Spotify is probably one of the most famous music streaming portals on the internet today. The site came into the music scenario, claiming to be an answer to music piracy. However, an early member of Sweden’s infamous Piratbyrån (piracy bureau) has claimed the company, during its early days, filled its beta with a number of pirated MP3s, including some that were exclusively available on The Pirate Bay.
After finishing Ph.D. in “music’s political economy, author, researcher, debater, and musician, Rasmus Fleischer turned his attention towards Spotify. He and four others started working on a book – Spotify Teardown – Inside the Black Box of Streaming Music. It aims to reveal how this industry game-changer came into existence while spilling beans on some of its deepest, darkest secrets – ones we could never know.
Spotify’s Beta Service Was Originally A Pirate Service
While the book is due to arrive next year, the writer has revealed some his findings in In an interview with Swedish publication DI. A lot of it involved innovating against download-based music, but some parts were a bit different from the official history!
Fleischer has alleged, “The entire Spotify beta period and its early launch history were propelled by the Pirate Bay. They’d never have had that much attention without the Pirate Bay happening”. He claimed the music streaming was directly connected with the Pirate Bay. “Spotify’s beta version was originally a pirate service and it was distributed mp3 files that the employees uploaded from their hard drives”.
To prove his allegation, the researcher relayed the story of a band that exclusively posted its content on The Pirate Bay. Few days after uploading some of its tracks, it found the exact same copy of it on Spotify’s beta offering.
Fleischer said, “I thought that was funny. So, I emailed Spotify and asked how they obtained it. They said ‘right now during our beta launch, we’re using whatever music we can find”.
Fleischer reiterated that the growth of Spotify was directly linked to the temporary downfall of the Pirate Bay and the lawsuits followed.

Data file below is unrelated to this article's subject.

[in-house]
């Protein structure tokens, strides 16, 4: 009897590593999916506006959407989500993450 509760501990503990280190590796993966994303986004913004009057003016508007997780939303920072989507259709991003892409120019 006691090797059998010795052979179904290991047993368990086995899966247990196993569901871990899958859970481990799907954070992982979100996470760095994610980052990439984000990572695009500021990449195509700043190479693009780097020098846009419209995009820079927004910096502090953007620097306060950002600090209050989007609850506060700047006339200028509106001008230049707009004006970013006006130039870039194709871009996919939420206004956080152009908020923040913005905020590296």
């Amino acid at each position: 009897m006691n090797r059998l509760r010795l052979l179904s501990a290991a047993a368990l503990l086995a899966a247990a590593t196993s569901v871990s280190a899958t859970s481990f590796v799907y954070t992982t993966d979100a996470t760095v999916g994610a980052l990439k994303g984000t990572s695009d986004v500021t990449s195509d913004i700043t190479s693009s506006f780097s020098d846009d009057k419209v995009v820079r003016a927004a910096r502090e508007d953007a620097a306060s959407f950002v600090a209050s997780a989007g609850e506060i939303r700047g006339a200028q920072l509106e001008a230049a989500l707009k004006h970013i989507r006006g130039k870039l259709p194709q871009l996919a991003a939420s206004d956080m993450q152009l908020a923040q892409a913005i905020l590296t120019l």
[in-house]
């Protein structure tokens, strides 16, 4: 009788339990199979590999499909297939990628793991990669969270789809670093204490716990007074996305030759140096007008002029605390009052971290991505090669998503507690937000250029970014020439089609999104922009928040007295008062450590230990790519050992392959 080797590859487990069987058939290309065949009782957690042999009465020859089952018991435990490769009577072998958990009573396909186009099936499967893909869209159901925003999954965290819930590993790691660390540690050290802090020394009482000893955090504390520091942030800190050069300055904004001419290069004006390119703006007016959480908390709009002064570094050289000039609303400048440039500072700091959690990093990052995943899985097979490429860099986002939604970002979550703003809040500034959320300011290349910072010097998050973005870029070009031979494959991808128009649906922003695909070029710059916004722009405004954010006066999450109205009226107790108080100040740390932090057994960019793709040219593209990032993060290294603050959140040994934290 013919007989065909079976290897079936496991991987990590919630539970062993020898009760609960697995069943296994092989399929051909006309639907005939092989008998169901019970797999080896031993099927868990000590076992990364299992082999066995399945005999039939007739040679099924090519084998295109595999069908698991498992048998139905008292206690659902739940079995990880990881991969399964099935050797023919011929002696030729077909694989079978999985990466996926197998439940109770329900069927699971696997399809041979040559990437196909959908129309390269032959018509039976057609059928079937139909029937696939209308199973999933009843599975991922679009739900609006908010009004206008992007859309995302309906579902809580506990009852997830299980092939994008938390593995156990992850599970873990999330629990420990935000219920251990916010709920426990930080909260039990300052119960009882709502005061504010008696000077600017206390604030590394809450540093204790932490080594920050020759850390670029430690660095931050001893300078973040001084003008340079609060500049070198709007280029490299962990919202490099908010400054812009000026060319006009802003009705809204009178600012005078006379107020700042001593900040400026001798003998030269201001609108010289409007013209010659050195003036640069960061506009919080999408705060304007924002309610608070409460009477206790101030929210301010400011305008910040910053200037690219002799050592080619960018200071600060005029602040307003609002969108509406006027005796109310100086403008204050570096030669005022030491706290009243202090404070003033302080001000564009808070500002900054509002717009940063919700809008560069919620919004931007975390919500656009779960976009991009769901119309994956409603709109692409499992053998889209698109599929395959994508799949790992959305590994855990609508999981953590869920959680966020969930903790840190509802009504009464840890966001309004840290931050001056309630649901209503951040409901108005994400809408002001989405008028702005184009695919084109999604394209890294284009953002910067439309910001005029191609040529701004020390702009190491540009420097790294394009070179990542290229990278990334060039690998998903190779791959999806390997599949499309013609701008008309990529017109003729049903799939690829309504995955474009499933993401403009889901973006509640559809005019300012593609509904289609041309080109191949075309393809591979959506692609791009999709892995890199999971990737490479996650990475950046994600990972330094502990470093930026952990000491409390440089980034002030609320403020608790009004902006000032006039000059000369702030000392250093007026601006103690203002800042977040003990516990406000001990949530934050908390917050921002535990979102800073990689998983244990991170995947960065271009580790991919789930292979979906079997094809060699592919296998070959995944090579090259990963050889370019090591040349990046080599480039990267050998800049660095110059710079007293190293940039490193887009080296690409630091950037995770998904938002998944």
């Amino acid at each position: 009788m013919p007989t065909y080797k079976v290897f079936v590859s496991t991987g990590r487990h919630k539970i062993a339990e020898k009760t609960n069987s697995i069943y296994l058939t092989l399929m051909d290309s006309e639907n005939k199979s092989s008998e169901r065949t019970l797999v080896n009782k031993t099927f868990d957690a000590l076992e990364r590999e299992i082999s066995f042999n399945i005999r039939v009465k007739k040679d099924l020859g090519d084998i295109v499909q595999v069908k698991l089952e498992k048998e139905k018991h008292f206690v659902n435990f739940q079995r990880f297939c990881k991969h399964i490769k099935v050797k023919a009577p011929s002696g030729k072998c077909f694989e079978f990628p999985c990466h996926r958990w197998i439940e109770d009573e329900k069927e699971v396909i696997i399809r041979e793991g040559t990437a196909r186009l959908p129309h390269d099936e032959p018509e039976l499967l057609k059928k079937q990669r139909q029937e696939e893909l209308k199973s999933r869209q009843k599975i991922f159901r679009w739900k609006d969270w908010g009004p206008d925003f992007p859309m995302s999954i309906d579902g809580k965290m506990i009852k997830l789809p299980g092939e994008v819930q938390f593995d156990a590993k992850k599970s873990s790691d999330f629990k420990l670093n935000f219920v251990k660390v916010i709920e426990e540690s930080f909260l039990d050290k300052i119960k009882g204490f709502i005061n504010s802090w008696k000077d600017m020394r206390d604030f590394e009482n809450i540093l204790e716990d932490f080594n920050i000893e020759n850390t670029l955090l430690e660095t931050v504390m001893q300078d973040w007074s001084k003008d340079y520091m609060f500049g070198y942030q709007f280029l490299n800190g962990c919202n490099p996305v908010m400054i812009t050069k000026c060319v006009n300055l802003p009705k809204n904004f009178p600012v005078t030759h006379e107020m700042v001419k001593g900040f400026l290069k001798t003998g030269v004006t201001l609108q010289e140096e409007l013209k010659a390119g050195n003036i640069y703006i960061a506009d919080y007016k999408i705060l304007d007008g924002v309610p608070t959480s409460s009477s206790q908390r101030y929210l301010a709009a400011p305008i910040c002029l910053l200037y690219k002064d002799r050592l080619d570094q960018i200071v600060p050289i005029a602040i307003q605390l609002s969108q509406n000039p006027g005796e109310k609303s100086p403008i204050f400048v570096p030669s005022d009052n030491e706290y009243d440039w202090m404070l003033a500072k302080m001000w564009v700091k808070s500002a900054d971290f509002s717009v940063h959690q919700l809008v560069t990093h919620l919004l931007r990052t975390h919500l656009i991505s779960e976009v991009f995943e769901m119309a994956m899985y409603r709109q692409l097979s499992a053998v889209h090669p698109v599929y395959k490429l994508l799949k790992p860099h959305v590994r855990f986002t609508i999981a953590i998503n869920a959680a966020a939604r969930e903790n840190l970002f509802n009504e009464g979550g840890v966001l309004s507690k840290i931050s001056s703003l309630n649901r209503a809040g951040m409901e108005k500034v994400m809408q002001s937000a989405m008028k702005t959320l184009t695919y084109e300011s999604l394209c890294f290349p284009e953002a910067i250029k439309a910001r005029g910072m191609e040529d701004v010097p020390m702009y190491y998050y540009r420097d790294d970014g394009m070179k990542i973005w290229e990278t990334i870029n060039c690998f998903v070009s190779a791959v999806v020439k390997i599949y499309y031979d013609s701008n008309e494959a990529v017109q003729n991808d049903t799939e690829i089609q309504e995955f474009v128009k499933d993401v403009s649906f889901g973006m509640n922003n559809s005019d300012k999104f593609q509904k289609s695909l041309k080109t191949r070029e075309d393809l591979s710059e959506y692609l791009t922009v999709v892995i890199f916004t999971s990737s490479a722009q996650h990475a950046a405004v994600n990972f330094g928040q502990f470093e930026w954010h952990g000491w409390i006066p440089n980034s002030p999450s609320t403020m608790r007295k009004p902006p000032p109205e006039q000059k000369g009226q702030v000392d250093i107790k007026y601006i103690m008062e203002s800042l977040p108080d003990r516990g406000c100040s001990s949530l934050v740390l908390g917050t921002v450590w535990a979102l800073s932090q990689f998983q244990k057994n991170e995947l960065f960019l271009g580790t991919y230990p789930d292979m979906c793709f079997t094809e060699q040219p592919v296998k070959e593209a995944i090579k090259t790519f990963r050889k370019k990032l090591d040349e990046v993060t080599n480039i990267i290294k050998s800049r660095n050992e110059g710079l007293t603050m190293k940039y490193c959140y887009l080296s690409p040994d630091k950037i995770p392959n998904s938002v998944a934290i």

“The company’s early history coincides with the Pirate Party emerging as a hot topic, with the trial of the Pirate Bay in Stockholm District Court,” he alleged.
Spotify In Its Early Days Had A Lot In Common With The Piracy Scene
While Spotify quickly shifted into licensing discussions, taking away all the limelight from torrenting and music piracy, there’s no denying the fact that from the very beginning, the streaming service had a number of things in common with the piracy landscape.
To recall, Spotify’s CEO Daniel Ek originally worked with uTorrent creator Ludvig ‘Ludde’ Strigeus before the pair sold it to BitTorrent Inc. and began work on Spotify. Later, the company revealed pirates were their main target.
“Spotify is a new way of enjoying music. We believe Spotify provides a viable alternative to music piracy,” the company had said. “We think the way forward is to create a service better than piracy, thereby converting users into a legal, sustainable alternative which also enriches the total music experience.”
The peer-to-peer (P2P) technology deployed by Spotify was used by a number of Pirate sites and the platform was free on offer, much like a number of Pirate sites which made users accustomed to gorging on free MP3s. Yes, the Ads were still there, but only for those who wanted to see them.
Fleischer’s big reveal and these similarities clearly suggest Spotify’s successful answer against Pirates came from a bit of piracy on its own part. We expect more such revelations when “Spotify Teardown – Inside the Black Box of Streaming Music” releases on MIT Press early next year.
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